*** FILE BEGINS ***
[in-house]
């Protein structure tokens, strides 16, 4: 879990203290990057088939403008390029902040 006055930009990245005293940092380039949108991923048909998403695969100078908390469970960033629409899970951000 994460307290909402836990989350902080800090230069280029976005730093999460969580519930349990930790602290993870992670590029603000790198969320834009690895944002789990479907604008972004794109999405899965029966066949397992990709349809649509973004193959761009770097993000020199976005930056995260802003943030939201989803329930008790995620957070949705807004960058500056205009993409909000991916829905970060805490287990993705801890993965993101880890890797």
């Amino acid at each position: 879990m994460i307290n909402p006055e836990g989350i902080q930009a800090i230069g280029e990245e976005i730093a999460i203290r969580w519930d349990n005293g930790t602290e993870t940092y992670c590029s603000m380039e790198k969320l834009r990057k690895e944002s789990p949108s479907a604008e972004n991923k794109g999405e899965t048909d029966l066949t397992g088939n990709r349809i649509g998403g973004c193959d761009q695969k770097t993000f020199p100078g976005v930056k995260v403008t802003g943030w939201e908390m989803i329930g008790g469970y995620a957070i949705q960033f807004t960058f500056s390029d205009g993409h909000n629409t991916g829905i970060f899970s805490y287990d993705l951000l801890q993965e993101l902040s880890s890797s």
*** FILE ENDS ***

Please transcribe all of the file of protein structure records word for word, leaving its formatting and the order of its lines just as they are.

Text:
[in-house]
């Protein structure tokens, strides 16, 4: 879990203290990057088939403008390029902040 006055930009990245005293940092380039949108991923048909998403695969100078908390469970960033629409899970951000 994460307290909402836990989350902080800090230069280029976005730093999460969580519930349990930790602290993870992670590029603000790198969320834009690895944002789990479907604008972004794109999405899965029966066949397992990709349809649509973004193959761009770097993000020199976005930056995260802003943030939201989803329930008790995620957070949705807004960058500056205009993409909000991916829905970060805490287990993705801890993965993101880890890797």
């Amino acid at each position: 879990m994460i307290n909402p006055e836990g989350i902080q930009a800090i230069g280029e990245e976005i730093a999460i203290r969580w519930d349990n005293g930790t602290e993870t940092y992670c590029s603000m380039e790198k969320l834009r990057k690895e944002s789990p949108s479907a604008e972004n991923k794109g999405e899965t048909d029966l066949t397992g088939n990709r349809i649509g998403g973004c193959d761009q695969k770097t993000f020199p100078g976005v930056k995260v403008t802003g943030w939201e908390m989803i329930g008790g469970y995620a957070i949705q960033f807004t960058f500056s390029d205009g993409h909000n629409t991916g829905i970060f899970s805490y287990d993705l951000l801890q993965e993101l902040s880890s890797s």